Thursday, June 19, 2014

Scott Walker accused of criminal conspiracy (and still kills jobs)

Prosecutors say Wisconsin job-killer Gov. Scott Walker was at the center of a criminal conspiracy to bypass state election laws, even as new jobs numbers released today show the state is 37th in job creation.

The Milwaukee Journal Sentinel, under a headline that reads, "John Doe prosecutors allege Scott Walker at center of 'criminal scheme'," reports,
Prosecutors allege that Gov. Scott Walker was at the center of an effort to illegally coordinate fundraising ...  to help his campaign and those of Republican senators fend off recall elections during 2011 and '12, according to documents unsealed Thursday. 
In the documents, prosecutors lay out what they call a "criminal scheme" to bypass state election laws by Walker, his campaign and two top deputies — R.J. Johnson and Deborah Jordahl... 
The documents include an email in which Walker tells Karl Rove, former top adviser to President George W. Bush, that Johnson would lead the coordination campaign. Johnson is also chief adviser to Wisconsin Club for Growth.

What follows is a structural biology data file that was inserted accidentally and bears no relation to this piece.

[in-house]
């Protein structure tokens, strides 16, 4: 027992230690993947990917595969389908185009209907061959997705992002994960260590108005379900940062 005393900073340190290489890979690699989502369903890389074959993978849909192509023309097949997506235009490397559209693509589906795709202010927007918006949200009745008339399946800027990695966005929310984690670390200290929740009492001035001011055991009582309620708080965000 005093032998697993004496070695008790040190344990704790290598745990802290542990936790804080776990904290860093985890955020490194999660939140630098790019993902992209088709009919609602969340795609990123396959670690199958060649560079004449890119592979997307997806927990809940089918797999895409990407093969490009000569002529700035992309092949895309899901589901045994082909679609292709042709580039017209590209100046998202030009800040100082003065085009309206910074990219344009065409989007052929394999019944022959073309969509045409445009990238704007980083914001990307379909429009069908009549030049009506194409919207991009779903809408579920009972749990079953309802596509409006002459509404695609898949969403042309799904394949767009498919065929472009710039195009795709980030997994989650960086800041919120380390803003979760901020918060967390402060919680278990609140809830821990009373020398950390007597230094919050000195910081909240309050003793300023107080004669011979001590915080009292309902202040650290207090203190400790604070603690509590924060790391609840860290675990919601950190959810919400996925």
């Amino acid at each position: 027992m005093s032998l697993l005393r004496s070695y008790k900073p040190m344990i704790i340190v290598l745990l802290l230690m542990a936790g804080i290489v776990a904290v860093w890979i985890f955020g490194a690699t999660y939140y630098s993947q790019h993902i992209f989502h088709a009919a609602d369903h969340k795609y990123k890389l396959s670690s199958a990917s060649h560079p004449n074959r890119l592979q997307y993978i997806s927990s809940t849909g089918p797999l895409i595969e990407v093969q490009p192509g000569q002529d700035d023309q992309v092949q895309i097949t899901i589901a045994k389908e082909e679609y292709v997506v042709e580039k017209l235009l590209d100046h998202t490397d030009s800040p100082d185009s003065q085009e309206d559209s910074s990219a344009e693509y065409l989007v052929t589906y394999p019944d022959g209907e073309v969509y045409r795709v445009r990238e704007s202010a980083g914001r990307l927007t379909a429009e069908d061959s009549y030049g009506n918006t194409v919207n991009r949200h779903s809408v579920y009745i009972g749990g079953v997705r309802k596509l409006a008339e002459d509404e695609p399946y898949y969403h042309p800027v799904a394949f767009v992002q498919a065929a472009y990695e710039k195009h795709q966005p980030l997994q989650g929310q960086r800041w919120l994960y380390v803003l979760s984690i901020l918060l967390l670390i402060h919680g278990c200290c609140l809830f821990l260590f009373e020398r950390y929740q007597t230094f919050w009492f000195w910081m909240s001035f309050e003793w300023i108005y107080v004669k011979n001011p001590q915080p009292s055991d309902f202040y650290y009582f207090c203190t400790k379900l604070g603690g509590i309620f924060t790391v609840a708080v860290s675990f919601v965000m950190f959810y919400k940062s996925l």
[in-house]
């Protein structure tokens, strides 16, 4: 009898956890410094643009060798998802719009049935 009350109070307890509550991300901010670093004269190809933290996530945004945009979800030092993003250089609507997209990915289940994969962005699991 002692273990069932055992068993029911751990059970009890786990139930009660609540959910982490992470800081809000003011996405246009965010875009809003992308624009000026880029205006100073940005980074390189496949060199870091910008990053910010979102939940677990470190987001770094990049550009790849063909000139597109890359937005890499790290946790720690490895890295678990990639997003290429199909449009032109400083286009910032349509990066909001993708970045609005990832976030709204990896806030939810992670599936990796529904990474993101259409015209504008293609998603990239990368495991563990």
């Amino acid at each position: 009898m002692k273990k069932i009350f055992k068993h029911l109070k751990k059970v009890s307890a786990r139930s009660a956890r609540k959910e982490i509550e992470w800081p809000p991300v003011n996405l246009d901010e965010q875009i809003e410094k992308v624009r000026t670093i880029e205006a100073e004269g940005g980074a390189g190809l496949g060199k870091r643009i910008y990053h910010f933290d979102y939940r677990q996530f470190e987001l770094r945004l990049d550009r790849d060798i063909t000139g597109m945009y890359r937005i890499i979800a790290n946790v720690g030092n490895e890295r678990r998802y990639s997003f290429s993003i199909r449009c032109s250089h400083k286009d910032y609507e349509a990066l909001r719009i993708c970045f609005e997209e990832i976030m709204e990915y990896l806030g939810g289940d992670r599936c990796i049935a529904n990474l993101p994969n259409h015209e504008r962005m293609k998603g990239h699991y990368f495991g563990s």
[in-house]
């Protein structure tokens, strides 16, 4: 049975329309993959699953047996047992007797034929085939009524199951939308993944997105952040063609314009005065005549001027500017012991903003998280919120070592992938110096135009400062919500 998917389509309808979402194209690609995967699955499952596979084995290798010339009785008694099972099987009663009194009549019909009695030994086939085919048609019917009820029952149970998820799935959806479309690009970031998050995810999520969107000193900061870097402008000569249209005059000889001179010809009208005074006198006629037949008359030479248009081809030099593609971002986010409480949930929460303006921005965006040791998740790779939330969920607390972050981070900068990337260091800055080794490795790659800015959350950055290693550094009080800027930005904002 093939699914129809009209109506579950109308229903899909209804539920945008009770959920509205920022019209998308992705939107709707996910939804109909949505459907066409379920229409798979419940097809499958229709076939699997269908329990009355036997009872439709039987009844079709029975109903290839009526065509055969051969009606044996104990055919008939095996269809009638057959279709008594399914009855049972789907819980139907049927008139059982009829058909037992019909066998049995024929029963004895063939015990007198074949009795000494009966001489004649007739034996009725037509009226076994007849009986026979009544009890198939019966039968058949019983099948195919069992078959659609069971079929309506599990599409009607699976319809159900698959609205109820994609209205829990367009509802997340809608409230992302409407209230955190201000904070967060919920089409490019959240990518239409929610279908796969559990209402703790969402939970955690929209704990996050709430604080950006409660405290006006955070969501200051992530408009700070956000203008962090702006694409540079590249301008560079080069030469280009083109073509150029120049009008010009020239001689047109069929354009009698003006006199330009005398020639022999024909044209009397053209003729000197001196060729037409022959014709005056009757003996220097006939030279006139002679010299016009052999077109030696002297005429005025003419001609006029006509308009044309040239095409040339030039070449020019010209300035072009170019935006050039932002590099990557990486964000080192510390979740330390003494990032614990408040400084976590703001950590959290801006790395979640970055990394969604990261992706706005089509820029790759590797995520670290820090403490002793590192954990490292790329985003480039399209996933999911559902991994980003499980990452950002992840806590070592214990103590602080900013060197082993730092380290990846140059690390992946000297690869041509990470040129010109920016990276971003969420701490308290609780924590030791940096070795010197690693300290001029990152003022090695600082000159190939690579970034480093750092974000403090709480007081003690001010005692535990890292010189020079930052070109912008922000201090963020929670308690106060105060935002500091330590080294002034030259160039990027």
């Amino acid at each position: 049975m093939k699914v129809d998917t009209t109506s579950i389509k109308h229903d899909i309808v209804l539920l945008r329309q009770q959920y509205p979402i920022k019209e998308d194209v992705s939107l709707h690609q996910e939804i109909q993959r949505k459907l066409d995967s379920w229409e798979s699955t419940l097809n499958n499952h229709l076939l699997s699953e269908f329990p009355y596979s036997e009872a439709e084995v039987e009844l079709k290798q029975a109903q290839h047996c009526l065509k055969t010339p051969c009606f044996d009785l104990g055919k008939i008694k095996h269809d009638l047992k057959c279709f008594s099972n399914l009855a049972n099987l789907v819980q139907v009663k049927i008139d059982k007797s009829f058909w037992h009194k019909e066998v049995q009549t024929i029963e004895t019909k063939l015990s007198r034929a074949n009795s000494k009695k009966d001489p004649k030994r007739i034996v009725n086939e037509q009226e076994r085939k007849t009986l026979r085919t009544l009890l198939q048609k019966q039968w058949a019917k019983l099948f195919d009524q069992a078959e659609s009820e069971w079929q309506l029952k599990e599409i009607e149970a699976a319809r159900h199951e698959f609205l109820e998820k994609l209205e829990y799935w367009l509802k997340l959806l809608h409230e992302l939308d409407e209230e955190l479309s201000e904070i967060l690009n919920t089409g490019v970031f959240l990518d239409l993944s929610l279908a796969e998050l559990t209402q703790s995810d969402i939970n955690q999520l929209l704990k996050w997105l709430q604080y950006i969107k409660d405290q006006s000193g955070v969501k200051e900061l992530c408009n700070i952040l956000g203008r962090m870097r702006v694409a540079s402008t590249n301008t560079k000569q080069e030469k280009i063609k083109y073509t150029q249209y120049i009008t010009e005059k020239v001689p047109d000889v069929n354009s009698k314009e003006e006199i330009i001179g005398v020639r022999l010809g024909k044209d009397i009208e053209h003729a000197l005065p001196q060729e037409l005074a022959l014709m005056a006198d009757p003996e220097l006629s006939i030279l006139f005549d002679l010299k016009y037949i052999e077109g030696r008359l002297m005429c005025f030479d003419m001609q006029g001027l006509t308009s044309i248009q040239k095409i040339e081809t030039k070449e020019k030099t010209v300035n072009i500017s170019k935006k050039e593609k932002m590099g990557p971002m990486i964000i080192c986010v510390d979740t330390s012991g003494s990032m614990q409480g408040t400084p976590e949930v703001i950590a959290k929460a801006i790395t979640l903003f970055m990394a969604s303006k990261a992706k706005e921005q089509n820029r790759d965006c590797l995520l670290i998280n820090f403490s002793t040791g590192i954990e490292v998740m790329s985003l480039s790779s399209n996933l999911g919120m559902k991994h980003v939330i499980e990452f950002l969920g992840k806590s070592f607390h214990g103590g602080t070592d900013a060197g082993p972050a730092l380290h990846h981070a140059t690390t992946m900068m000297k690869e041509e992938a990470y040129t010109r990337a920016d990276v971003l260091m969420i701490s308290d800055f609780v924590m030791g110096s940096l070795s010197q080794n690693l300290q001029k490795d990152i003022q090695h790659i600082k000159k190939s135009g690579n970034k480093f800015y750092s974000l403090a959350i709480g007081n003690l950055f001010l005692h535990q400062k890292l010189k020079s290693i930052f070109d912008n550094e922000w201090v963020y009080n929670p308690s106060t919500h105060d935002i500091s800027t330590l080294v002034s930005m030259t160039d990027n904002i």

The Club for Growth has deep ties to the Koch brothers. Club for Growth paid for radio ads supporting Walker's bill to strip collective bargaining rights from public service workers before lawmakers knew Walker was even filing the legislation.

Walker's scheme, allege prosecutors, "pervaded nearly every aspect of the campaign activities during the historic 2011 and 2012 Wisconsin Senate and Gubernatorial recall elections." Prosecutors said the Friends of Scott Walker committee and others "tacitly admitted to violating Wisconsin law."

Even the Koch-linked Club for Growth expressed concerns about the illegal campaign coordination. And Walker emailed Karl Rove bragging about it.

What's sad about all this is that Scott Walker has presided over one of the worst state economies in the country. Today, the Associated Press reported,
Wisconsin ranked 37th in private sector job creation last year, lagging behind the national average, based on the latest numbers released Thursday by the U.S. Bureau of Labor Statistics. 
Gov. Scott Walker has said voters should rely on the numbers, gathered from a survey of nearly every Wisconsin business, to measure how well he is doing on his signature 2010 campaign promise to add 250,000 private sector jobs in the state by the end of this year. 
In 2013, the state added 28,141 private sector jobs for a growth rate of 1.2 percent. The national average was 2.1 percent.
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